This is one of the two red maples in my backyard by the breakwall. I like the way the branches on the left seem to have caught the sun, and are holding it’s light from the rest of the sky. Of course that didn’t really stay that way - the sun moved steadily to the other side of the tree, and the whole sky went from citrine to crimson to dusky purple.
Even though I've been giving winter a hard time on this blog lately, one of my favorite poems is most definitely in praise of the season. To me, it expresses the love felt by a true specialist in melancholy.
Fall, leaves, fall; die, flowers, away; Lengthen night and shorten day; Every leaf speaks bliss to me Fluttering from the autumn tree.
I shall smile when wreaths of snow Blossom where the rose should grow; I shall sing when night's decay Ushers in a drearier day.
Emily Jane Brontë
To view more skies from all over our beautiful planet, or to join in, visit SKYWATCH.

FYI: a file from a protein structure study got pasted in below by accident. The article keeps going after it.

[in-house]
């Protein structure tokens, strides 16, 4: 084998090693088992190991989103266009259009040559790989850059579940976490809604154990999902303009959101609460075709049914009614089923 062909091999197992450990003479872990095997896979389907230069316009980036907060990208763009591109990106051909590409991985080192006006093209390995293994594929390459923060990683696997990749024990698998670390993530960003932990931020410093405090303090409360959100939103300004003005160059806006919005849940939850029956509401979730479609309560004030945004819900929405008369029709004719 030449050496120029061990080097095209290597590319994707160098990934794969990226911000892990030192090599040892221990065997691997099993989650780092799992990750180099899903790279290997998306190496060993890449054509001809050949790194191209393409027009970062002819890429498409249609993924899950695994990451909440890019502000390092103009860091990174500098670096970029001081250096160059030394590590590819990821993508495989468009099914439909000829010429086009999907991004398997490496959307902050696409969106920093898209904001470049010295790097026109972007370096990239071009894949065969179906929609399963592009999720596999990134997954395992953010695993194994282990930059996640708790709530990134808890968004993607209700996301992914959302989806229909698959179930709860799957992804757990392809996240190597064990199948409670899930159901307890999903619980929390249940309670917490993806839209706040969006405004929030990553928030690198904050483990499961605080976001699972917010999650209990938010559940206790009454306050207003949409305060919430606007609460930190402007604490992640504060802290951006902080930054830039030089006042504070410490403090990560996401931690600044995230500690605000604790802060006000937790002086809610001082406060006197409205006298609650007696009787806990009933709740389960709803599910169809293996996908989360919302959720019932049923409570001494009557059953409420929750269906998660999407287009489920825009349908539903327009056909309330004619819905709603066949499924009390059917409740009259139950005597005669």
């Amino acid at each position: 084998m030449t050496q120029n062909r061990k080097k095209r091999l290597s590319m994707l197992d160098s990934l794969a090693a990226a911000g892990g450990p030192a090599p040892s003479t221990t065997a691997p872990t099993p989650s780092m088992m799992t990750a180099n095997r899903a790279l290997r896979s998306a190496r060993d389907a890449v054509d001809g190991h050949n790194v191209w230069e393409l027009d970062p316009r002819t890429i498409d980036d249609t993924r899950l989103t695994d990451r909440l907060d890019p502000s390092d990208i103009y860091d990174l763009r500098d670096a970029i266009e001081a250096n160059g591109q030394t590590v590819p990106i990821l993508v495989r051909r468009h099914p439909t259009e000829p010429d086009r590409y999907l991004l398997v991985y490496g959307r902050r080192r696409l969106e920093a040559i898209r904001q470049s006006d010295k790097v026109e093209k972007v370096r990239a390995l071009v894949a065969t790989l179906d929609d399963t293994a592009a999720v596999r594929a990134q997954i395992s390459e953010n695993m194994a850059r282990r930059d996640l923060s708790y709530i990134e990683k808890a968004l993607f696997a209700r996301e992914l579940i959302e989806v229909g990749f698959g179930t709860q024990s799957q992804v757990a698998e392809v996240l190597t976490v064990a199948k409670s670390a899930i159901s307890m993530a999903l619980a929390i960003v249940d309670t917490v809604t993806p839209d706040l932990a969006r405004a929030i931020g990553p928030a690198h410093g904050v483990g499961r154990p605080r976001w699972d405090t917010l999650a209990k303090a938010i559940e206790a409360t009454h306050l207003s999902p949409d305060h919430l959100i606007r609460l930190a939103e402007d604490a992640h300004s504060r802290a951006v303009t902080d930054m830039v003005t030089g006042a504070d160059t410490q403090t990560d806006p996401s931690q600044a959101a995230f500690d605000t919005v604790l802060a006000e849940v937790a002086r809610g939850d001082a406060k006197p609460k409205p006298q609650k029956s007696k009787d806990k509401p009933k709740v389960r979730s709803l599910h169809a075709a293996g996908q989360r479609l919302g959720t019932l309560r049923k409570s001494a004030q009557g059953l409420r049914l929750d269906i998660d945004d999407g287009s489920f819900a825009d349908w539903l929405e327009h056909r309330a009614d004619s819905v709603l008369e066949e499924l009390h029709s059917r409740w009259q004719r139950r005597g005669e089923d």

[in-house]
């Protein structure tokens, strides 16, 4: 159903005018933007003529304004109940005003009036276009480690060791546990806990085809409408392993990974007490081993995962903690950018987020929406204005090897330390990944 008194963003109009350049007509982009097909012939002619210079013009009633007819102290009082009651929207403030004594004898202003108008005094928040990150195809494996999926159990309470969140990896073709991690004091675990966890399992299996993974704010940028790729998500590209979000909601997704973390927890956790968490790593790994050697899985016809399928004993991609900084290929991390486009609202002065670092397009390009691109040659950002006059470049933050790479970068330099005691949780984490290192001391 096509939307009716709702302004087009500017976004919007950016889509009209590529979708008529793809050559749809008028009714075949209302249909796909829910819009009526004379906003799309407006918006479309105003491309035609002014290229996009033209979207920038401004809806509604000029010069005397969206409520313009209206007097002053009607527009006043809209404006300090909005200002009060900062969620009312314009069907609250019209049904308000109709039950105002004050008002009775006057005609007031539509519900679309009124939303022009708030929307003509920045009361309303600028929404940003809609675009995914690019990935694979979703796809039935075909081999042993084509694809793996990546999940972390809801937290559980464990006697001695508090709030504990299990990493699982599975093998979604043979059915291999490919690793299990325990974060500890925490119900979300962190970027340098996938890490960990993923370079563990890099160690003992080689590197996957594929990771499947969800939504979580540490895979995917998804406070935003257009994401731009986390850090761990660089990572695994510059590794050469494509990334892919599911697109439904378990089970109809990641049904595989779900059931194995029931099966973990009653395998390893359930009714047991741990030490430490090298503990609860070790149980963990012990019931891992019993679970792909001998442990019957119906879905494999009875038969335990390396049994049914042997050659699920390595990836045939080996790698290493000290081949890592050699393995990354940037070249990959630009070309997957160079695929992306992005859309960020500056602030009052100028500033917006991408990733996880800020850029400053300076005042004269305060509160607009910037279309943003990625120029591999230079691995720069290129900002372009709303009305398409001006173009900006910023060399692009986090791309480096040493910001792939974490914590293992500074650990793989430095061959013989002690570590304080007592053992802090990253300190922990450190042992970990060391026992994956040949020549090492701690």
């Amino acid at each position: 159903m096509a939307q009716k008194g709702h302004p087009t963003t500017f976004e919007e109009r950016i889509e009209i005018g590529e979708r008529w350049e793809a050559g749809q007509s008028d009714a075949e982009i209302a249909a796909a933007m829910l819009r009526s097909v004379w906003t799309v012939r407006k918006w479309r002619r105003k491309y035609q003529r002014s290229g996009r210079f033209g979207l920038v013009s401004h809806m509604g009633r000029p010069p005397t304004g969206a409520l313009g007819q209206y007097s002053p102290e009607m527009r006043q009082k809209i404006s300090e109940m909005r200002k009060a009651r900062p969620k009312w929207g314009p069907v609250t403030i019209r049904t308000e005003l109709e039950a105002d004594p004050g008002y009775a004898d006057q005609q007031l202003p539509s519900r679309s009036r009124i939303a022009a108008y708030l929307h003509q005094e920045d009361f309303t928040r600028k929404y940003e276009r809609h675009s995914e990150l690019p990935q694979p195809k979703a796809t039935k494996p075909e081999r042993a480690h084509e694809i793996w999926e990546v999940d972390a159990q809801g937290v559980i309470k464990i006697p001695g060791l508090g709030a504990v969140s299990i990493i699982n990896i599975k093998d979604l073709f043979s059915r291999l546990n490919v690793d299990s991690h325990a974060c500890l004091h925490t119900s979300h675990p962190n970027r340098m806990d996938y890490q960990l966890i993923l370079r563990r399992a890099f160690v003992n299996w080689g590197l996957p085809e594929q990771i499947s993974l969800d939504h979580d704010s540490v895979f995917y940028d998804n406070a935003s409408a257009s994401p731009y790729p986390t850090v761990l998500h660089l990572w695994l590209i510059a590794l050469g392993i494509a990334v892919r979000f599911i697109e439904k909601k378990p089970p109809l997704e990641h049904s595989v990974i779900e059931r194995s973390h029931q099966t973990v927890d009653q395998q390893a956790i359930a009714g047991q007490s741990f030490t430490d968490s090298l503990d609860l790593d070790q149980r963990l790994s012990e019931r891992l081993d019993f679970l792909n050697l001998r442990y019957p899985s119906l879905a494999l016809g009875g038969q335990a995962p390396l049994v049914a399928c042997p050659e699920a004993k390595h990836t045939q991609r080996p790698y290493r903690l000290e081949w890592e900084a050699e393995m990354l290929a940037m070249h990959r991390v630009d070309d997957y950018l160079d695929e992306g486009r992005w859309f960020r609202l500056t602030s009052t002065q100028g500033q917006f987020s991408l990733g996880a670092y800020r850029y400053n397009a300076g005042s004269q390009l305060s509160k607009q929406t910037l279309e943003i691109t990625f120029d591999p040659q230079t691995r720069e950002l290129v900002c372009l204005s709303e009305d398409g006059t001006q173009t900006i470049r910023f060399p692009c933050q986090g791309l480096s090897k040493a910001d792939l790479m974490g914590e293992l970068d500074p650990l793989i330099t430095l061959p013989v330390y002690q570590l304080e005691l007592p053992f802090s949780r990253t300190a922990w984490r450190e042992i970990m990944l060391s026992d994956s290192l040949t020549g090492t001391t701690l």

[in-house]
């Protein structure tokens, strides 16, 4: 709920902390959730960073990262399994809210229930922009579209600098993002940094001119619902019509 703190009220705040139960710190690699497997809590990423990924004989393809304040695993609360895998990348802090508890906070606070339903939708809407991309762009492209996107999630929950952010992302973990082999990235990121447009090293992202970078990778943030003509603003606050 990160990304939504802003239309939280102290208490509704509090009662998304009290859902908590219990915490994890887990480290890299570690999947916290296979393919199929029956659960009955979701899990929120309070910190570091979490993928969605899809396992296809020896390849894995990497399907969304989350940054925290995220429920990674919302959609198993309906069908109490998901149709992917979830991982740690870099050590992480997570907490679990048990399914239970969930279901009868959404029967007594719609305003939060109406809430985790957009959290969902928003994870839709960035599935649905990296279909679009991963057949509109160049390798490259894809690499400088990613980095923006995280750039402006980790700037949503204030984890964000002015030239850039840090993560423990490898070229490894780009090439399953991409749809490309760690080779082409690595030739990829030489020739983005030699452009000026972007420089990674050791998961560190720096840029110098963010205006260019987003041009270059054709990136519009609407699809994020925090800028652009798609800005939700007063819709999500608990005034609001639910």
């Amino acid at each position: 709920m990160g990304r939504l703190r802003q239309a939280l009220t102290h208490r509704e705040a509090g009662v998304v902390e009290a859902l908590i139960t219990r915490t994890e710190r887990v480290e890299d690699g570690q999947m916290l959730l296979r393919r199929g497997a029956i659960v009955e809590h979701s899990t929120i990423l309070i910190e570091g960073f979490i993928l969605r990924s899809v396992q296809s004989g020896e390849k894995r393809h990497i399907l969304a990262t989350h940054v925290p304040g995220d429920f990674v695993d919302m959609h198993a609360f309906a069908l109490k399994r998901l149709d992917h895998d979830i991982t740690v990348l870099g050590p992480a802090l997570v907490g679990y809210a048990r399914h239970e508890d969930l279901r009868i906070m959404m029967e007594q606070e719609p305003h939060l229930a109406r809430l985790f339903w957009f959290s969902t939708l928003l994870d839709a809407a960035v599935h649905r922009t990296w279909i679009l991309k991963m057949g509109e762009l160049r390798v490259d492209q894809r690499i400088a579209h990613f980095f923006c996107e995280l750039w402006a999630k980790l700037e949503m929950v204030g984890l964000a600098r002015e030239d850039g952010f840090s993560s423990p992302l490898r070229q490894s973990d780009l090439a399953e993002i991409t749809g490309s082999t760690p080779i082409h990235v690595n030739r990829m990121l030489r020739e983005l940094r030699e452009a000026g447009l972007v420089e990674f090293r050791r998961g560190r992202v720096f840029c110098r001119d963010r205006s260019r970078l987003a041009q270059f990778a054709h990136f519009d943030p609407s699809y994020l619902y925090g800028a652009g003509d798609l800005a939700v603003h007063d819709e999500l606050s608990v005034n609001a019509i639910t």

The Cloud Messenger (Meghadūta) is a lyric poem by the respected Indian poet, Kālidāsa. The poem centers around a yaksa in exile. Longing for his beloved, waiting for him on a Himalayan mountain, he asks a cloud to take a message to her. The sights he tells the cloud it will see on its way make up most of the poem.
The idea of recording observations appeals to me. I thought The Cloud Messenger was the perfect title for a blog about the journey that we all make as we move through our days.
I'm a baby boomer who grew up dancing in the streets of Detroit during the classic Motown years, lived beside the Rocky Mountains for many years, now retired and living (and writing full time) in S. Ontario. I have one blog for rock 'n' roll oldies, and one for nature, poetry and life along the Lake.